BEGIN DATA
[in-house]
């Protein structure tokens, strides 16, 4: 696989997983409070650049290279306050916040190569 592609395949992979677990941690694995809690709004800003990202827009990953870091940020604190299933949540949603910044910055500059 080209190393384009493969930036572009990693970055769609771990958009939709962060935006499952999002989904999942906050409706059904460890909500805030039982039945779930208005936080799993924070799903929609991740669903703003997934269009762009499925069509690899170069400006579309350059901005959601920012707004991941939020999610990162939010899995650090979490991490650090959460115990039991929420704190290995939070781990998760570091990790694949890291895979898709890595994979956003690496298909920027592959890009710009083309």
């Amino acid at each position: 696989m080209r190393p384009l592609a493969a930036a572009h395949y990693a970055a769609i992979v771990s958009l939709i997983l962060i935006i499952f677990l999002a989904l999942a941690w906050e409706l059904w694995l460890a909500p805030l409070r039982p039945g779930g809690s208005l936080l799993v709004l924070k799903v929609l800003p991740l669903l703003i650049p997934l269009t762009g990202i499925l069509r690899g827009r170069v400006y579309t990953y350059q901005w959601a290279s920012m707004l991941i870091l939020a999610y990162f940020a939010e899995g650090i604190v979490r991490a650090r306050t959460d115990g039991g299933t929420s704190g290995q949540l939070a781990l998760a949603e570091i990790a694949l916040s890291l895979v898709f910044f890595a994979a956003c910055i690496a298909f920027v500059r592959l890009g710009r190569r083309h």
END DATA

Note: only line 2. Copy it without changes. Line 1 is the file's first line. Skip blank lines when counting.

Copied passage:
């Protein structure tokens, strides 16, 4: 696989997983409070650049290279306050916040190569 592609395949992979677990941690694995809690709004800003990202827009990953870091940020604190299933949540949603910044910055500059 080209190393384009493969930036572009990693970055769609771990958009939709962060935006499952999002989904999942906050409706059904460890909500805030039982039945779930208005936080799993924070799903929609991740669903703003997934269009762009499925069509690899170069400006579309350059901005959601920012707004991941939020999610990162939010899995650090979490991490650090959460115990039991929420704190290995939070781990998760570091990790694949890291895979898709890595994979956003690496298909920027592959890009710009083309």